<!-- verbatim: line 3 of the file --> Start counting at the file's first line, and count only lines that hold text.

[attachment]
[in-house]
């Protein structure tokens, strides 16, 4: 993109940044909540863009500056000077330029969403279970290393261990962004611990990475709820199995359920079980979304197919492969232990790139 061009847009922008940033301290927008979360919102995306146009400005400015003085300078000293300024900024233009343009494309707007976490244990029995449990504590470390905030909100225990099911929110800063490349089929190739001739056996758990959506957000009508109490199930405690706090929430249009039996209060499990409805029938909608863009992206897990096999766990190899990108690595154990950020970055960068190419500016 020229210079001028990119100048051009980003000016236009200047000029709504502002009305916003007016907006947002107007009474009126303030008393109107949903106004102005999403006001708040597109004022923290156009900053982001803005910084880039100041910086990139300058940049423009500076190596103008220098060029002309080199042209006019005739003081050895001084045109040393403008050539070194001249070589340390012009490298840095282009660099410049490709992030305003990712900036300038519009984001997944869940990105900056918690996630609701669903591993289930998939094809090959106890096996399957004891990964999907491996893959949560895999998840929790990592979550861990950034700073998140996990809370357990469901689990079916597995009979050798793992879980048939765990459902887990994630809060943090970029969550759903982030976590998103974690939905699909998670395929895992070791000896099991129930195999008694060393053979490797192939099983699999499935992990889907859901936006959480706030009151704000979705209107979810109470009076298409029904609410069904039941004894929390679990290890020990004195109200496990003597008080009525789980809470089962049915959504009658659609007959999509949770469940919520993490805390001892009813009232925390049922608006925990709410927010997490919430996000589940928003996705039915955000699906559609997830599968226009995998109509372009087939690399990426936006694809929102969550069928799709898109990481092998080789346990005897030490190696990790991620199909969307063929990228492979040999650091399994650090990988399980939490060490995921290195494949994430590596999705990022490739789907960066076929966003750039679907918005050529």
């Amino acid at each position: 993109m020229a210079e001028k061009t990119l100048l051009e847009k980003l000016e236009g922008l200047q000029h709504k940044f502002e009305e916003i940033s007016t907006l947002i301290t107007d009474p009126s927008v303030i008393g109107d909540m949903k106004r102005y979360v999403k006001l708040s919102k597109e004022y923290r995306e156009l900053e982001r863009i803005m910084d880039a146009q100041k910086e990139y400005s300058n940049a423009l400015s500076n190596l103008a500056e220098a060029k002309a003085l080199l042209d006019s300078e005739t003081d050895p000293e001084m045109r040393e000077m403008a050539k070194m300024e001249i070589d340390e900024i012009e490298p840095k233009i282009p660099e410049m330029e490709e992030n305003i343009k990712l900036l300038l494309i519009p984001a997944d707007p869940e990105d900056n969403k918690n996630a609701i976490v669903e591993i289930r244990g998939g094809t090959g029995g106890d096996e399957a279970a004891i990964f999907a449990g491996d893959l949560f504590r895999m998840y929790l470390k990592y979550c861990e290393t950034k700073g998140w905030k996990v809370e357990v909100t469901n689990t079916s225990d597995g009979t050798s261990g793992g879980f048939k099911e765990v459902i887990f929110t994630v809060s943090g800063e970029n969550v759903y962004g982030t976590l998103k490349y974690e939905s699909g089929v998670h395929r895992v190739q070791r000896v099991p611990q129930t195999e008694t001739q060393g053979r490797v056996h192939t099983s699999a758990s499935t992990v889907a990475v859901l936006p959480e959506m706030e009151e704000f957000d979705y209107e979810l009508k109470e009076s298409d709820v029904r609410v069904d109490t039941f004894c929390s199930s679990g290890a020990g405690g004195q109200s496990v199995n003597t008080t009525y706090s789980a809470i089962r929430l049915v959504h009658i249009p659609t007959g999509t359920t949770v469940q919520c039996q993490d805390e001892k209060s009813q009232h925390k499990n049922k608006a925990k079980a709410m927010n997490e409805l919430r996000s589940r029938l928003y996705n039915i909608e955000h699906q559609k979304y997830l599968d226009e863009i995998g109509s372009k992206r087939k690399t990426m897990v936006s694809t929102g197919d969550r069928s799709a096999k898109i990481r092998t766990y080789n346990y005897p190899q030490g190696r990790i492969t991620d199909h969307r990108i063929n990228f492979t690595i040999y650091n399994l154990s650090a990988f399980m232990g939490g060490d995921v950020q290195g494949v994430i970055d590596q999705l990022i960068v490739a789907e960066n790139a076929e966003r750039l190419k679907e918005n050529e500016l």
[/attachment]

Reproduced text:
């Amino acid at each position: 993109m020229a210079e001028k061009t990119l100048l051009e847009k980003l000016e236009g922008l200047q000029h709504k940044f502002e009305e916003i940033s007016t907006l947002i301290t107007d009474p009126s927008v303030i008393g109107d909540m949903k106004r102005y979360v999403k006001l708040s919102k597109e004022y923290r995306e156009l900053e982001r863009i803005m910084d880039a146009q100041k910086e990139y400005s300058n940049a423009l400015s500076n190596l103008a500056e220098a060029k002309a003085l080199l042209d006019s300078e005739t003081d050895p000293e001084m045109r040393e000077m403008a050539k070194m300024e001249i070589d340390e900024i012009e490298p840095k233009i282009p660099e410049m330029e490709e992030n305003i343009k990712l900036l300038l494309i519009p984001a997944d707007p869940e990105d900056n969403k918690n996630a609701i976490v669903e591993i289930r244990g998939g094809t090959g029995g106890d096996e399957a279970a004891i990964f999907a449990g491996d893959l949560f504590r895999m998840y929790l470390k990592y979550c861990e290393t950034k700073g998140w905030k996990v809370e357990v909100t469901n689990t079916s225990d597995g009979t050798s261990g793992g879980f048939k099911e765990v459902i887990f929110t994630v809060s943090g800063e970029n969550v759903y962004g982030t976590l998103k490349y974690e939905s699909g089929v998670h395929r895992v190739q070791r000896v099991p611990q129930t195999e008694t001739q060393g053979r490797v056996h192939t099983s699999a758990s499935t992990v889907a990475v859901l936006p959480e959506m706030e009151e704000f957000d979705y209107e979810l009508k109470e009076s298409d709820v029904r609410v069904d109490t039941f004894c929390s199930s679990g290890a020990g405690g004195q109200s496990v199995n003597t008080t009525y706090s789980a809470i089962r929430l049915v959504h009658i249009p659609t007959g999509t359920t949770v469940q919520c039996q993490d805390e001892k209060s009813q009232h925390k499990n049922k608006a925990k079980a709410m927010n997490e409805l919430r996000s589940r029938l928003y996705n039915i909608e955000h699906q559609k979304y997830l599968d226009e863009i995998g109509s372009k992206r087939k690399t990426m897990v936006s694809t929102g197919d969550r069928s799709a096999k898109i990481r092998t766990y080789n346990y005897p190899q030490g190696r990790i492969t991620d199909h969307r990108i063929n990228f492979t690595i040999y650091n399994l154990s650090a990988f399980m232990g939490g060490d995921v950020q290195g494949v994430i970055d590596q999705l990022i960068v490739a789907e960066n790139a076929e966003r750039l190419k679907e918005n050529e500016l």